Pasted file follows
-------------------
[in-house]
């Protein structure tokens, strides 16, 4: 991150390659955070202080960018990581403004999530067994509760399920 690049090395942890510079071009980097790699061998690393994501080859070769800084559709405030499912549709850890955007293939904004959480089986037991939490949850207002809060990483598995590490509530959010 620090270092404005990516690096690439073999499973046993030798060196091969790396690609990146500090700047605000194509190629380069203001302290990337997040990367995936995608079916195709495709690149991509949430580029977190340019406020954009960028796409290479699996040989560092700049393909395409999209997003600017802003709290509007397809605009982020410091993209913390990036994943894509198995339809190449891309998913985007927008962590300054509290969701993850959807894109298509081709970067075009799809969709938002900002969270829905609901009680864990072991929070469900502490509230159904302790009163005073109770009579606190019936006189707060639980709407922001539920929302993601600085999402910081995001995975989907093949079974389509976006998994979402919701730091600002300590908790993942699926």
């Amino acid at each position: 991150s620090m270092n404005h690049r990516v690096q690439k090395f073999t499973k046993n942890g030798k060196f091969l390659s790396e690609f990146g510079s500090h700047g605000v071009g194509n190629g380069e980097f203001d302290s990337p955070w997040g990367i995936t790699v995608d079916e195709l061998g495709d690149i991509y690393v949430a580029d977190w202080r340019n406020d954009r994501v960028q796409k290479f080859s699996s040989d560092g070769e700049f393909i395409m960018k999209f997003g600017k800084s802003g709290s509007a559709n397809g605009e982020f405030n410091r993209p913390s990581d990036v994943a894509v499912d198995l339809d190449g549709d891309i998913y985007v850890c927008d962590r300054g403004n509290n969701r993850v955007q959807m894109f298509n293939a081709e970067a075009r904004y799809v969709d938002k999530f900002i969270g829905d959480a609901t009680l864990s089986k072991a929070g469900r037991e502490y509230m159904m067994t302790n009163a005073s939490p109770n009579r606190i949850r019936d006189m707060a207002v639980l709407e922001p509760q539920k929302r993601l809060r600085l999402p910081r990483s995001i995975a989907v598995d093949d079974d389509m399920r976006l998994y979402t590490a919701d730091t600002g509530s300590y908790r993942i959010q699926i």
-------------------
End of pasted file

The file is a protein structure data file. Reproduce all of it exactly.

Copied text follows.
[in-house]
């Protein structure tokens, strides 16, 4: 991150390659955070202080960018990581403004999530067994509760399920 690049090395942890510079071009980097790699061998690393994501080859070769800084559709405030499912549709850890955007293939904004959480089986037991939490949850207002809060990483598995590490509530959010 620090270092404005990516690096690439073999499973046993030798060196091969790396690609990146500090700047605000194509190629380069203001302290990337997040990367995936995608079916195709495709690149991509949430580029977190340019406020954009960028796409290479699996040989560092700049393909395409999209997003600017802003709290509007397809605009982020410091993209913390990036994943894509198995339809190449891309998913985007927008962590300054509290969701993850959807894109298509081709970067075009799809969709938002900002969270829905609901009680864990072991929070469900502490509230159904302790009163005073109770009579606190019936006189707060639980709407922001539920929302993601600085999402910081995001995975989907093949079974389509976006998994979402919701730091600002300590908790993942699926």
């Amino acid at each position: 991150s620090m270092n404005h690049r990516v690096q690439k090395f073999t499973k046993n942890g030798k060196f091969l390659s790396e690609f990146g510079s500090h700047g605000v071009g194509n190629g380069e980097f203001d302290s990337p955070w997040g990367i995936t790699v995608d079916e195709l061998g495709d690149i991509y690393v949430a580029d977190w202080r340019n406020d954009r994501v960028q796409k290479f080859s699996s040989d560092g070769e700049f393909i395409m960018k999209f997003g600017k800084s802003g709290s509007a559709n397809g605009e982020f405030n410091r993209p913390s990581d990036v994943a894509v499912d198995l339809d190449g549709d891309i998913y985007v850890c927008d962590r300054g403004n509290n969701r993850v955007q959807m894109f298509n293939a081709e970067a075009r904004y799809v969709d938002k999530f900002i969270g829905d959480a609901t009680l864990s089986k072991a929070g469900r037991e502490y509230m159904m067994t302790n009163a005073s939490p109770n009579r606190i949850r019936d006189m707060a207002v639980l709407e922001p509760q539920k929302r993601l809060r600085l999402p910081r990483s995001i995975a989907v598995d093949d079974d389509m399920r976006l998994y979402t590490a919701d730091t600002g509530s300590y908790r993942i959010q699926i």